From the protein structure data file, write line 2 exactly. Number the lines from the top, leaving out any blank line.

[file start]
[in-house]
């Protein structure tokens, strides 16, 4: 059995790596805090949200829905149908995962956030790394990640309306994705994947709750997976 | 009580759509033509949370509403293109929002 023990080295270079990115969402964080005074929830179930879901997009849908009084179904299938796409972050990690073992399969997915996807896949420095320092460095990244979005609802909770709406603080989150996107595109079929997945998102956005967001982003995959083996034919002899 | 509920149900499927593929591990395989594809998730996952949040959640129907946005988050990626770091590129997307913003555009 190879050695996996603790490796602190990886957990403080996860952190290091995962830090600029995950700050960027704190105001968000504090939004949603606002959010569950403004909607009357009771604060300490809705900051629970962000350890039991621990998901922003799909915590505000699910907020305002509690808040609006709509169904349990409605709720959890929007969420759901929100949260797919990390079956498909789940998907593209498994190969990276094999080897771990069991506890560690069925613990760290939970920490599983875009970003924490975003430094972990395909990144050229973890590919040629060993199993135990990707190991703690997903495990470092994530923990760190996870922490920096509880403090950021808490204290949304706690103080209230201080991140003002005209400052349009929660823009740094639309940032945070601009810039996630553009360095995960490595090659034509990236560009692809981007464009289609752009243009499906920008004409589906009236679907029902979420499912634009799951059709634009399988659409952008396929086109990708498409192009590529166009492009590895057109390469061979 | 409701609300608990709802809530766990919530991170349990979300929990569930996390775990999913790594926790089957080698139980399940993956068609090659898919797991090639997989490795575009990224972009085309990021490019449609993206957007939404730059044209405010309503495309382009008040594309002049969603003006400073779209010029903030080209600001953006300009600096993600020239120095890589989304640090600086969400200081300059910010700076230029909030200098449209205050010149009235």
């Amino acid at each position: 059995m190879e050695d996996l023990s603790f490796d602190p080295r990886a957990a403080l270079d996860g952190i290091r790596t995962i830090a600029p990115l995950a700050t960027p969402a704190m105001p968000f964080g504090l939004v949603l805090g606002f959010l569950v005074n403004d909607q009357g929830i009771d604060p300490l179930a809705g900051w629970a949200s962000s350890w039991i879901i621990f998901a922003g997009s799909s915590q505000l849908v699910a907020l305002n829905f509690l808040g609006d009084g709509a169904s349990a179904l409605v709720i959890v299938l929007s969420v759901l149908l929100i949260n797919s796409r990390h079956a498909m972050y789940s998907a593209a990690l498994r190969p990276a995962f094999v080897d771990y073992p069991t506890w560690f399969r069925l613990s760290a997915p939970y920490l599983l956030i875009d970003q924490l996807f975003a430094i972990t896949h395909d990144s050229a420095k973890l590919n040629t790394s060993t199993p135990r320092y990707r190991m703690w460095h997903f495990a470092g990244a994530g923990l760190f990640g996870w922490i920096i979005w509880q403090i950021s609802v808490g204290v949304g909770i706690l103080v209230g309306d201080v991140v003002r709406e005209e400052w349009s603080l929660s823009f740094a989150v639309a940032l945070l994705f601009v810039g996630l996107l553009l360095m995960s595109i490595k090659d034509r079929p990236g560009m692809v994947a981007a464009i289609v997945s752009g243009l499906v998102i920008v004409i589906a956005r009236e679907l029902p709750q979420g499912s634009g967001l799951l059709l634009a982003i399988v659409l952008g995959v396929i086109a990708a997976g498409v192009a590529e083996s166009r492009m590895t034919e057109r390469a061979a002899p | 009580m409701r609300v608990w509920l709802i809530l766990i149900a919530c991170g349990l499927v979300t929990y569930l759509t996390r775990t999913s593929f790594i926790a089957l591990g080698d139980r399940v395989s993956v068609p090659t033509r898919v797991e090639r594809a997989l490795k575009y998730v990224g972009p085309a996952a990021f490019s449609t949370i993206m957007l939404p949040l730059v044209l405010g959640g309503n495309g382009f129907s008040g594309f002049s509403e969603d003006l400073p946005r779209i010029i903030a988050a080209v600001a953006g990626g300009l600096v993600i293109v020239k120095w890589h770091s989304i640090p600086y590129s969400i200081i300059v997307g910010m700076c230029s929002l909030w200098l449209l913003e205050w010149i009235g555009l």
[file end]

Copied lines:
């Protein structure tokens, strides 16, 4: 059995790596805090949200829905149908995962956030790394990640309306994705994947709750997976 | 009580759509033509949370509403293109929002 023990080295270079990115969402964080005074929830179930879901997009849908009084179904299938796409972050990690073992399969997915996807896949420095320092460095990244979005609802909770709406603080989150996107595109079929997945998102956005967001982003995959083996034919002899 | 509920149900499927593929591990395989594809998730996952949040959640129907946005988050990626770091590129997307913003555009 190879050695996996603790490796602190990886957990403080996860952190290091995962830090600029995950700050960027704190105001968000504090939004949603606002959010569950403004909607009357009771604060300490809705900051629970962000350890039991621990998901922003799909915590505000699910907020305002509690808040609006709509169904349990409605709720959890929007969420759901929100949260797919990390079956498909789940998907593209498994190969990276094999080897771990069991506890560690069925613990760290939970920490599983875009970003924490975003430094972990395909990144050229973890590919040629060993199993135990990707190991703690997903495990470092994530923990760190996870922490920096509880403090950021808490204290949304706690103080209230201080991140003002005209400052349009929660823009740094639309940032945070601009810039996630553009360095995960490595090659034509990236560009692809981007464009289609752009243009499906920008004409589906009236679907029902979420499912634009799951059709634009399988659409952008396929086109990708498409192009590529166009492009590895057109390469061979 | 409701609300608990709802809530766990919530991170349990979300929990569930996390775990999913790594926790089957080698139980399940993956068609090659898919797991090639997989490795575009990224972009085309990021490019449609993206957007939404730059044209405010309503495309382009008040594309002049969603003006400073779209010029903030080209600001953006300009600096993600020239120095890589989304640090600086969400200081300059910010700076230029909030200098449209205050010149009235």